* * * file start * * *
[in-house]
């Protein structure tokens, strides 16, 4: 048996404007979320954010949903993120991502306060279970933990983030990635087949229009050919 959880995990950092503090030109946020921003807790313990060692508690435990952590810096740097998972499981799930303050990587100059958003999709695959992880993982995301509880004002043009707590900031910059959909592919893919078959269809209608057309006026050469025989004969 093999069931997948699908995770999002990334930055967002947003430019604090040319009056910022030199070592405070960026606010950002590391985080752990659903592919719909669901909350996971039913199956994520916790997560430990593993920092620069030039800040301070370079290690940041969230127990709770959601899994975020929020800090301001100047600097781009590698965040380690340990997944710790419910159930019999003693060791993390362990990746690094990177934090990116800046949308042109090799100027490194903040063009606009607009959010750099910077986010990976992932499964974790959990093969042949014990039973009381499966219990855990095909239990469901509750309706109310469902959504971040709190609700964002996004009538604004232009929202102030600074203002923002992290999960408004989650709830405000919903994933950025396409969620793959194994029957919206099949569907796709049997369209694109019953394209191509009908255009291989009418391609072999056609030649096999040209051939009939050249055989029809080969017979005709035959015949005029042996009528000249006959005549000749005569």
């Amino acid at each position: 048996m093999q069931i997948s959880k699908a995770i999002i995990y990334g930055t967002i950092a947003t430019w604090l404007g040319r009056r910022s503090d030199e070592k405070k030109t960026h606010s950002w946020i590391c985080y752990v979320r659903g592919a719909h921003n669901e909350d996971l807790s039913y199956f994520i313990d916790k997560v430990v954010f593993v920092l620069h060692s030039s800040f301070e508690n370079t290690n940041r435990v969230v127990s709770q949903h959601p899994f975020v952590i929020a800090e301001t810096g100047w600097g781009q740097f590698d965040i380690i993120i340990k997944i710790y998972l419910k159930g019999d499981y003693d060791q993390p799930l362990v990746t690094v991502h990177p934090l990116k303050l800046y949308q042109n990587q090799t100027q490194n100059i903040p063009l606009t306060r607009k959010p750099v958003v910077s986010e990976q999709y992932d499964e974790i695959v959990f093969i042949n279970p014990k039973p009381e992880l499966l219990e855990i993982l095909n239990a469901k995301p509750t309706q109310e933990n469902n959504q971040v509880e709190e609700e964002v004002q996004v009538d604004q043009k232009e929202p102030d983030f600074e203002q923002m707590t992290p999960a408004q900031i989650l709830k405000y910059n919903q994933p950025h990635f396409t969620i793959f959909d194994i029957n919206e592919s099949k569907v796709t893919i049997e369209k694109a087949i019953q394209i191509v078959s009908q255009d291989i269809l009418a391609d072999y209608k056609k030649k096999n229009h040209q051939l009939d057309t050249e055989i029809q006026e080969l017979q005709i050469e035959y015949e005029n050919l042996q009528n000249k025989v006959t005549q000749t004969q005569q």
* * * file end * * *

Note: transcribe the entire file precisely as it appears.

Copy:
[in-house]
């Protein structure tokens, strides 16, 4: 048996404007979320954010949903993120991502306060279970933990983030990635087949229009050919 959880995990950092503090030109946020921003807790313990060692508690435990952590810096740097998972499981799930303050990587100059958003999709695959992880993982995301509880004002043009707590900031910059959909592919893919078959269809209608057309006026050469025989004969 093999069931997948699908995770999002990334930055967002947003430019604090040319009056910022030199070592405070960026606010950002590391985080752990659903592919719909669901909350996971039913199956994520916790997560430990593993920092620069030039800040301070370079290690940041969230127990709770959601899994975020929020800090301001100047600097781009590698965040380690340990997944710790419910159930019999003693060791993390362990990746690094990177934090990116800046949308042109090799100027490194903040063009606009607009959010750099910077986010990976992932499964974790959990093969042949014990039973009381499966219990855990095909239990469901509750309706109310469902959504971040709190609700964002996004009538604004232009929202102030600074203002923002992290999960408004989650709830405000919903994933950025396409969620793959194994029957919206099949569907796709049997369209694109019953394209191509009908255009291989009418391609072999056609030649096999040209051939009939050249055989029809080969017979005709035959015949005029042996009528000249006959005549000749005569």
């Amino acid at each position: 048996m093999q069931i997948s959880k699908a995770i999002i995990y990334g930055t967002i950092a947003t430019w604090l404007g040319r009056r910022s503090d030199e070592k405070k030109t960026h606010s950002w946020i590391c985080y752990v979320r659903g592919a719909h921003n669901e909350d996971l807790s039913y199956f994520i313990d916790k997560v430990v954010f593993v920092l620069h060692s030039s800040f301070e508690n370079t290690n940041r435990v969230v127990s709770q949903h959601p899994f975020v952590i929020a800090e301001t810096g100047w600097g781009q740097f590698d965040i380690i993120i340990k997944i710790y998972l419910k159930g019999d499981y003693d060791q993390p799930l362990v990746t690094v991502h990177p934090l990116k303050l800046y949308q042109n990587q090799t100027q490194n100059i903040p063009l606009t306060r607009k959010p750099v958003v910077s986010e990976q999709y992932d499964e974790i695959v959990f093969i042949n279970p014990k039973p009381e992880l499966l219990e855990i993982l095909n239990a469901k995301p509750t309706q109310e933990n469902n959504q971040v509880e709190e609700e964002v004002q996004v009538d604004q043009k232009e929202p102030d983030f600074e203002q923002m707590t992290p999960a408004q900031i989650l709830k405000y910059n919903q994933p950025h990635f396409t969620i793959f959909d194994i029957n919206e592919s099949k569907v796709t893919i049997e369209k694109a087949i019953q394209i191509v078959s009908q255009d291989i269809l009418a391609d072999y209608k056609k030649k096999n229009h040209q051939l009939d057309t050249e055989i029809q006026e080969l017979q005709i050469e035959y015949e005029n050919l042996q009528n000249k025989v006959t005549q000749t004969q005569q």